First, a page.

Multiple draw and revolving loan lenders and counsel can find three important lessons in the 84 page trial ruling after eight years of litigation, three federal judges, and more than five interesting opinions. See Weisfelner, Trustee v. Blavatnik (In re Lyondell Chem. Co.), 567 B.R. 55 (Bankr. S.D.N.Y. 2017). First, the conditions precedent to further funding should be independent, robust, and not a simple absence of a Default (or a circumstance that with notice or passage of time would be a Default). Second, at least for this company and this loan document, a financial decline into insolvency was not a material adverse change, so keep the concepts separate in both the conditions to funding and the Events of Default. Consider defining a material adverse change to include the fall into insolvency. Third, a contractual limitation on damages in a loan agreement should give some comfort in declining a borrower’s request for a $750 million draw on the eve of bankruptcy. (more…)
Regulated entities should be prepared to defend their policies and practices surrounding fee-based pay-by-phone options in light of new guidance issued by the Consumer Financial Protection Bureau (CFPB).
Last week, in the wake of CHOICE 2.0 and continued questions regarding the constitutionality of its structure, the CFPB released a special edition of its monthly complaint report. The report contained statistical information from consumer complaints that were received by the Bureau during the first quarter of 2017.
Businesses across America are waiting with bated breath for a ruling in ACA International, et al. v. FCC, a case brought by a debt collection industry group challenging the FCC’s order interpreting the Telephone Consumer Protection Act with an extraordinarily broad brush. A three-judge panel from the United States District Court for the District of Columbia heard oral argument late last year and a decision is expected any day now. (more…)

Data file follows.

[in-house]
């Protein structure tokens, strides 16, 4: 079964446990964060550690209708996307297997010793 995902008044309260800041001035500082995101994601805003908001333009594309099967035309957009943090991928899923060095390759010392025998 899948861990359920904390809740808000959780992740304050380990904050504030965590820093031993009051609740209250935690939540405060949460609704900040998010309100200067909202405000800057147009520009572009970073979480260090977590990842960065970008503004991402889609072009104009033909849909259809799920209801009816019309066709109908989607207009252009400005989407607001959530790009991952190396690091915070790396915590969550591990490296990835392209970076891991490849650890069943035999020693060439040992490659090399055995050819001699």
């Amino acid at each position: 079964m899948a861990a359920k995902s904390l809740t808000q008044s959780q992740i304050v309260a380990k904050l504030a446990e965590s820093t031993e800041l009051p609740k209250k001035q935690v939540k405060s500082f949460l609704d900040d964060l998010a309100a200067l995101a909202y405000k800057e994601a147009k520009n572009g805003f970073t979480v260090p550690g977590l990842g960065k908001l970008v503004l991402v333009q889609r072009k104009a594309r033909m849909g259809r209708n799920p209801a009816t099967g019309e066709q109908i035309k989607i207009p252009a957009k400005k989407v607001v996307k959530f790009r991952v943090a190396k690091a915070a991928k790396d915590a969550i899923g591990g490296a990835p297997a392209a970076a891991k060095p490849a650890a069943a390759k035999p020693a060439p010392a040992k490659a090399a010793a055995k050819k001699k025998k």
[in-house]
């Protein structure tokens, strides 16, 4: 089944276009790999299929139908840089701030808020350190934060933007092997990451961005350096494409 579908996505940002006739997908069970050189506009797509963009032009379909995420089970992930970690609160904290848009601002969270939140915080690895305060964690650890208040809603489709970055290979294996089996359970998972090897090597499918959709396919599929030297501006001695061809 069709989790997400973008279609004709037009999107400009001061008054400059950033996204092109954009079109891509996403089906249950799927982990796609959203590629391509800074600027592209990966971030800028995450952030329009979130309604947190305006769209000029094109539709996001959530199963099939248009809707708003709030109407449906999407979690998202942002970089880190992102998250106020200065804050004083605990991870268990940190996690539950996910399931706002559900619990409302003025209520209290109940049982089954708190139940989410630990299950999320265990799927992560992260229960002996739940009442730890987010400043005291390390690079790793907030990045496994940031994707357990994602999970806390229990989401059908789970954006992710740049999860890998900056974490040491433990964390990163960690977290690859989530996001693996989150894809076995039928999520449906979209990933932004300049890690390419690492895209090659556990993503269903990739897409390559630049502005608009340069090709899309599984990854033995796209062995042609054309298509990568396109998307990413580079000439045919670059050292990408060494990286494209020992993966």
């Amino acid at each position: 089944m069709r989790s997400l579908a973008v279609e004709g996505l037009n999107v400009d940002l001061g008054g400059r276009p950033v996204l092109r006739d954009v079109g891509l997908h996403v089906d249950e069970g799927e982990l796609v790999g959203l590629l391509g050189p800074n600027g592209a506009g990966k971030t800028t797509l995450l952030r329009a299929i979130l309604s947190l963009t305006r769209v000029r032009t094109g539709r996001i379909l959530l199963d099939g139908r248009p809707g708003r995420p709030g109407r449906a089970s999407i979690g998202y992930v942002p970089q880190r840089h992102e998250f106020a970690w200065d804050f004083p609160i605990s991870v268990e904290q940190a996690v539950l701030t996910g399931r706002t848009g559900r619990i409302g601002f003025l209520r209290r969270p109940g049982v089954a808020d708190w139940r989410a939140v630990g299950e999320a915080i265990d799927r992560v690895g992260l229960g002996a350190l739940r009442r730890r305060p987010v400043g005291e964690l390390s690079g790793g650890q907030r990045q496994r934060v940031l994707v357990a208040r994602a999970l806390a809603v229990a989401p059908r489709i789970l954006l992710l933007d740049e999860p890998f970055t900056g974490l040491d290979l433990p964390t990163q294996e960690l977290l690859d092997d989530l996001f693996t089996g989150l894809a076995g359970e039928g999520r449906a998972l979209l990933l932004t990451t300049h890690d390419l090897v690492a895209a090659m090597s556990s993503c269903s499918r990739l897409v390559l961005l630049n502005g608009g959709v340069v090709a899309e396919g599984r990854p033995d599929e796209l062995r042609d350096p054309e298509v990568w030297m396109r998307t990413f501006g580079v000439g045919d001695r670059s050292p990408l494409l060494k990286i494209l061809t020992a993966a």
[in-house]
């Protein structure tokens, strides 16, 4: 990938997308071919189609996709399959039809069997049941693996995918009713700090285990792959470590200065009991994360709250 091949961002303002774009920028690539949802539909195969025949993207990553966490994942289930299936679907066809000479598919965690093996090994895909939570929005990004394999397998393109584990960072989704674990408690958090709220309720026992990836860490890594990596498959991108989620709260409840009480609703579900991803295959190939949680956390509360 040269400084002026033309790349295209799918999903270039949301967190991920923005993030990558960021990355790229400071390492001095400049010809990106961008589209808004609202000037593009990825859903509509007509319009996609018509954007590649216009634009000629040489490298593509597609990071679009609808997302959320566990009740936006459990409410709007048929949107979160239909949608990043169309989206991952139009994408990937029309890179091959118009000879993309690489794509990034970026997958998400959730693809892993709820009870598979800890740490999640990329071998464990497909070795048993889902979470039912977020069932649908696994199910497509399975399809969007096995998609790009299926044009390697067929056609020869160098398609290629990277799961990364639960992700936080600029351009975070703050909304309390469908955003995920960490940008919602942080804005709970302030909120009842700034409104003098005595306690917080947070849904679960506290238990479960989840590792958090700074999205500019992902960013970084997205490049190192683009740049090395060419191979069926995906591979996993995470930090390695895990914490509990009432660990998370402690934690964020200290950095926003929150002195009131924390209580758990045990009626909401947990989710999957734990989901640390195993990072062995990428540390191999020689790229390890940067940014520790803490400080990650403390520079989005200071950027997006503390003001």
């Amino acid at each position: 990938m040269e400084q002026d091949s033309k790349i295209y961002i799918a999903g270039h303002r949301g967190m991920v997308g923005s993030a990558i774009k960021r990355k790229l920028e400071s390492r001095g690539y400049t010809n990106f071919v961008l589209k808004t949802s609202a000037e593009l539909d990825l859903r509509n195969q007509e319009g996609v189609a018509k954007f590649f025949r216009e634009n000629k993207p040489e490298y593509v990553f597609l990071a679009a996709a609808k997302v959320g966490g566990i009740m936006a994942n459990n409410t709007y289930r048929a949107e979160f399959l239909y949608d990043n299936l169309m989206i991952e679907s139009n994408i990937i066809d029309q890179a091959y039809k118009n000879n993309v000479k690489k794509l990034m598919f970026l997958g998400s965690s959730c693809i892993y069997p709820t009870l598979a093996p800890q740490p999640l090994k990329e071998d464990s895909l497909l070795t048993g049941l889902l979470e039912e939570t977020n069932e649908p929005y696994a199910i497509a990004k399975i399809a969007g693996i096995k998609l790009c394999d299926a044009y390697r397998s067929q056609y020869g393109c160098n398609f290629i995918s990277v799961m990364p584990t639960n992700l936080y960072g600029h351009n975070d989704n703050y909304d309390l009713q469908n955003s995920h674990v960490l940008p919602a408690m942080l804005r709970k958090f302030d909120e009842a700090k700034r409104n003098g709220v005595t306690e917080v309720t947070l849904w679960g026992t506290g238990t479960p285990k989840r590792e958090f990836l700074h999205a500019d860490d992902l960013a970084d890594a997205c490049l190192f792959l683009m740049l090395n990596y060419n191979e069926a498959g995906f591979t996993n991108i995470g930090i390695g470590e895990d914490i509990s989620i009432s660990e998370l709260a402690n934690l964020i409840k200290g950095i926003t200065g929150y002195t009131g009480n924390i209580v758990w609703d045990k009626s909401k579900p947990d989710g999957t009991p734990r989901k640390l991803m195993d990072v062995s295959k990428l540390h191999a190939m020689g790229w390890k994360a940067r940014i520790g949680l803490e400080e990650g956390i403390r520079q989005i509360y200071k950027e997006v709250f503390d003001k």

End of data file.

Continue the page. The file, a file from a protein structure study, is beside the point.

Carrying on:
Last month oral arguments were heard by the U.S. Supreme Court in the matter of Henson v. Santander Consumer USA Inc. The case focuses on Santander’s activity while they were collecting defaulted auto loans and if said activity is covered under the Fair Debt Collection Practices Act. The FDCPA only applies to “debt collectors” so the question becomes who is a “debt collector” under the FDCPA. Santander is arguing that they ceased to remain a debt collector the moment they purchased the assignment of the debt they were collecting. They argue at that moment they are not collecting debt that was owed or due another, rather they were collecting debt they were owed. This case will settle a circuit split amongst the appeals courts with the Third, Fifth, Sixth and Seventh Circuits, and the District of Columbia Court of Appeals holding that collectors of purchased defaulted debt are debt collectors within the meaning of the FDCPA, while the Fourth, Ninth and Eleventh Circuits all holding that collectors of purchased defaulted debt are not debt collectors within the meaning of the FDCPA. (more…)
The Supreme Court’s newest bankruptcy case, Jevic Holdings Corp. (3/22/17), illustrates three important lessons for secured creditors and lessors. It holds that the dismissal of a Chapter 11 case cannot, without the consent of the affected parties, depart from the statutory priority rules. The Court disapproved this structured dismissal of the Chapter 11 case, even though it implemented multiparty settlements. The Court reserved generally on the legality of structured dismissals and common “first day” orders paying prepetition wages, “critical vendors,” and “roll-ups” of pre-petition secured claims into post-petition DIP financing. (more…)
On February 3, President Trump issued an Executive Order titled “Core Principals for Regulating the United States Financial System.” This order outlines the President’s policy for the regulation of the U.S. financial system and directs the Secretary of the Treasury to report how the aforementioned policy is being promoted in current “laws, treaties, regulations, guidance, reporting and recordkeeping requirements, and other Government policies.” The Order itself has very little to no immediate effect on the regulation of the U.S. financial services industry; however, the order is a great way to gain insight as to what is to come over the next four years under the Trump administration.